No guns, no vehicles, parachutes, wing suits, gadgets, turrets. What is a gamer to do? Get back to basics is what. 

After the magnificence of Far Cry 3, Far Cry 4 in my opinion didn’t really follow up on that greatness. Perhaps it’s because, like Ubisoft’s other series Assassin’s Creed it started to feel a bit stale. You know exactly what you’re getting, just in a different location. I think Ubisoft kind of felt this, hence the dramatic departure from modern day lush Jungles, African Desserts, and snowy mountains, and gone way back in time to erm, lush jungles.

Far Cry® Primal_20160224194117

Far Cry® Primal_20160224194117

Far Cry Primal casts players as a survivor of an almost extinct tribe, not wiped out by animals and the like, but by a rival group of cannibals. Being a video game, it’s up to you to get your tribe back on its feet. Bigger and better so that they can’t be wiped out again. To do this, you have to recruit tribes people, witch doctors, and specials to grow your village. Which if you know anything about games will then give you access to bigger and better upgrades.

So now we’re left with this new primal setting, which by it’s very nature means there are no vehicles and gun play at hand. What else is missing from this latest game in the franchise?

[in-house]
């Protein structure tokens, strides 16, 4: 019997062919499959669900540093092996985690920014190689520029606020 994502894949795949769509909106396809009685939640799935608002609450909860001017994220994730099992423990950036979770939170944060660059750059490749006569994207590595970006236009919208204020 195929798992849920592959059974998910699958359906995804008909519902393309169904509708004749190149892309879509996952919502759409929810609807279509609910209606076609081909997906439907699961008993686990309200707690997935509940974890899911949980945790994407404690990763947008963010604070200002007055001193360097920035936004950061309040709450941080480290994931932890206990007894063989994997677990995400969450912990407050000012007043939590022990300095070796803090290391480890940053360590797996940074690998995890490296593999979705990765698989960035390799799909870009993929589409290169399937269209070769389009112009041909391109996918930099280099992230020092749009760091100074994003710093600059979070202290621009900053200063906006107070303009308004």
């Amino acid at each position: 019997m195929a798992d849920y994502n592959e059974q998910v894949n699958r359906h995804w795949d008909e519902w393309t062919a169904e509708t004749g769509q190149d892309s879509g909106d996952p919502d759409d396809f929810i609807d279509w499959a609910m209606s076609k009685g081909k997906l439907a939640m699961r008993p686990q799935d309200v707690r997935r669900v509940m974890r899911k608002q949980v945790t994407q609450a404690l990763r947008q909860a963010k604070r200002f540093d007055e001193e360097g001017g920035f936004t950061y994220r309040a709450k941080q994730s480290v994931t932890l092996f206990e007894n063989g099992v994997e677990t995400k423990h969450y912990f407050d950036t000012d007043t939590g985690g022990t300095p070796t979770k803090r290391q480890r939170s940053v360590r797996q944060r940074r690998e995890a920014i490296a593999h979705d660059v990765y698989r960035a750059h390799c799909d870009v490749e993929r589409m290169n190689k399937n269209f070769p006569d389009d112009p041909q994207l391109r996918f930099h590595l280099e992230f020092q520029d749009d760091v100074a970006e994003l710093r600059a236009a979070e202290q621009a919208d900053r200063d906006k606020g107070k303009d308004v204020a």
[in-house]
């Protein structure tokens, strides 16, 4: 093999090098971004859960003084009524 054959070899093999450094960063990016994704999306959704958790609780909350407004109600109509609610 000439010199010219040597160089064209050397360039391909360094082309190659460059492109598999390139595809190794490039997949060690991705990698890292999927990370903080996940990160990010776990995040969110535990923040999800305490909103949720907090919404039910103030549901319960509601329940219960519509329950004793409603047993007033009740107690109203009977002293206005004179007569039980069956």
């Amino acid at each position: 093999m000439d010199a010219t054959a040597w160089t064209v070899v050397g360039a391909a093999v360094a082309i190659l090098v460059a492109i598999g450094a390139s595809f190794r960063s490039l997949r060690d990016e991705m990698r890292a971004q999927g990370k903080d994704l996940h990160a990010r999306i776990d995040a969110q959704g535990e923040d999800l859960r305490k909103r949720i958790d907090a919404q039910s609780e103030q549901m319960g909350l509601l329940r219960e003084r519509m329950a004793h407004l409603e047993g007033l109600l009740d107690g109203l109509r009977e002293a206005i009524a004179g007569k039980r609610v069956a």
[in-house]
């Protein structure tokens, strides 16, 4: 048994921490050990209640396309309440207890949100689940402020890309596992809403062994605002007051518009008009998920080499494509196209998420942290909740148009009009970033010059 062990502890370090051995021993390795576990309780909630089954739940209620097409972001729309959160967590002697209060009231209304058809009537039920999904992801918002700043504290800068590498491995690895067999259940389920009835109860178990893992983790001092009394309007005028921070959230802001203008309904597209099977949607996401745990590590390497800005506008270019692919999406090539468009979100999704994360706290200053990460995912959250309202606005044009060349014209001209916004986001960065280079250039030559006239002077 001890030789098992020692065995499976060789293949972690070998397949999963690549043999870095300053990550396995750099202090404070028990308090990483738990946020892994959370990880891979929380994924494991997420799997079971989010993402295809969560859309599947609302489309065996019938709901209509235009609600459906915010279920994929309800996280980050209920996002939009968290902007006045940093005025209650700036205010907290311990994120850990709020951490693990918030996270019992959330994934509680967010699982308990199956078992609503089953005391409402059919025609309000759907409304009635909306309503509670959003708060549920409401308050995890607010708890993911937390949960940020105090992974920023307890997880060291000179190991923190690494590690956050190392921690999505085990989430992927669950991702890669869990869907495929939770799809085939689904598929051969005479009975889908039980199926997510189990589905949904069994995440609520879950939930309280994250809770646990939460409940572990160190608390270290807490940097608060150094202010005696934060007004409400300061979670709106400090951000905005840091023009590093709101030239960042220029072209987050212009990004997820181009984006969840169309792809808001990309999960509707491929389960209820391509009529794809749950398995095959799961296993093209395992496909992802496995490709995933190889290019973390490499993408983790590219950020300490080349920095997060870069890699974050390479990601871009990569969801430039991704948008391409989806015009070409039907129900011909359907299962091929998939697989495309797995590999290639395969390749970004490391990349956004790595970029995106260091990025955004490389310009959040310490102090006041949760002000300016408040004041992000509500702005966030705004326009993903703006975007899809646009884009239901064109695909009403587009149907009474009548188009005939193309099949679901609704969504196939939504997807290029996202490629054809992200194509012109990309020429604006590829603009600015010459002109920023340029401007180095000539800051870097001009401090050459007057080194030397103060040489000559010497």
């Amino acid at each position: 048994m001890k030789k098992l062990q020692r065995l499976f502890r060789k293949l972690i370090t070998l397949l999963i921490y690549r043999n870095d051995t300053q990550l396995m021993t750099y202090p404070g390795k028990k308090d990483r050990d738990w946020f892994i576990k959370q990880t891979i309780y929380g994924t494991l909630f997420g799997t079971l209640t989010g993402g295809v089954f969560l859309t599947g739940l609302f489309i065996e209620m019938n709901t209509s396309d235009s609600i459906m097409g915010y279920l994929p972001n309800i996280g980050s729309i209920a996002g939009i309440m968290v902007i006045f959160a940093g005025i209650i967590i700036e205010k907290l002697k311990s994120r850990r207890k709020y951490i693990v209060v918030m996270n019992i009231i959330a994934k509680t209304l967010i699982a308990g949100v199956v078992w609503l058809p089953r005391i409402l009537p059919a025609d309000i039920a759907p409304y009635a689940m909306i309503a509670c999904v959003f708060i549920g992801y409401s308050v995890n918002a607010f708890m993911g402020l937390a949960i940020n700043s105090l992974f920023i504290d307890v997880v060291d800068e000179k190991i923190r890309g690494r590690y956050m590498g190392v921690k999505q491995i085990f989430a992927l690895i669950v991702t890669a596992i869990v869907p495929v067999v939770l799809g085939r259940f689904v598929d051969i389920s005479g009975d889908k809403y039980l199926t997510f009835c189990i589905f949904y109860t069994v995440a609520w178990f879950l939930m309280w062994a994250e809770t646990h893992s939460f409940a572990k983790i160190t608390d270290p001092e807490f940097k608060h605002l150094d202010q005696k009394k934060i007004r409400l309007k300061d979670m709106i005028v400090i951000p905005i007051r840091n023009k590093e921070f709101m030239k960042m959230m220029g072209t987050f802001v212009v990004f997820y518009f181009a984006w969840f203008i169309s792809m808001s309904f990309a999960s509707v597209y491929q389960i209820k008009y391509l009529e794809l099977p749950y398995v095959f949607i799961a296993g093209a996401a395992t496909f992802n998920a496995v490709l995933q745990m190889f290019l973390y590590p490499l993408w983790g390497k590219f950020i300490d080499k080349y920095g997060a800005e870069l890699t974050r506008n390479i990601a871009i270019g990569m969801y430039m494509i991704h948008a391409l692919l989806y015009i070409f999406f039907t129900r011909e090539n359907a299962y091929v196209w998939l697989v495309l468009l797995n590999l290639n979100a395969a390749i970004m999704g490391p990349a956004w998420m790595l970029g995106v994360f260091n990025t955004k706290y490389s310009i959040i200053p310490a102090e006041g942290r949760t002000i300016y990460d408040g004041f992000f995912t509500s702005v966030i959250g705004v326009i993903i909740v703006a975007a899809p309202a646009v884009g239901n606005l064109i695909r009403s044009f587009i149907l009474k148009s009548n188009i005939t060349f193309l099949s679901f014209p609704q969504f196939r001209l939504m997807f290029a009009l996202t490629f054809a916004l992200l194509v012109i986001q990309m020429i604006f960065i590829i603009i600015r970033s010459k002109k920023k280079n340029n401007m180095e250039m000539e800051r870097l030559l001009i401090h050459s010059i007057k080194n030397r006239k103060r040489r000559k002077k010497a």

Well Charismatic villains for a start, probably the greatest omission. The likes of Vass and Pagan Min are nowhere to be found which is a shame, as they always made the Far Cry stories interesting. That’s perhaps one of the main criticisms leveled at Far Cry Primal, the story doesn’t really offer up much more than you building your village. None of the characters you come across in the game match the greatness of Vaas and his henchmen.

Another reason I think the story struggles is the subtitled caveman speak, I applaud Ubisoft for going for some kind of authenticity, but the speech is very basic and makes your mind wander to you phone to check your latest FB update rather than leaving you glued to the TV.

Far Cry® Primal_20160226085820

Far Cry® Primal_20160226085820

Exploring the game world is a lot of fun, it looks beautiful in places and the lack of vehicles, a pre-game worry is nothing to fear. Your caveman can run at pace, there are fast travel points, certain animals to ride, and plenty to do on your journey. If you’ve played any previous Far Cry game you know what this will entail, collecting resources, crafting and hunting animals (or taming them) one thing that stood out for me (in a negative way) is that the only creatures of note are the Sabre Tooth Tiger and Mammoth. The rest don’t really look any different to their modern day counterparts. I can’t help but think Ubisoft should have gone all out and thrown in some dinosaurs. Then this would have been the Turok game everyone has been asking for.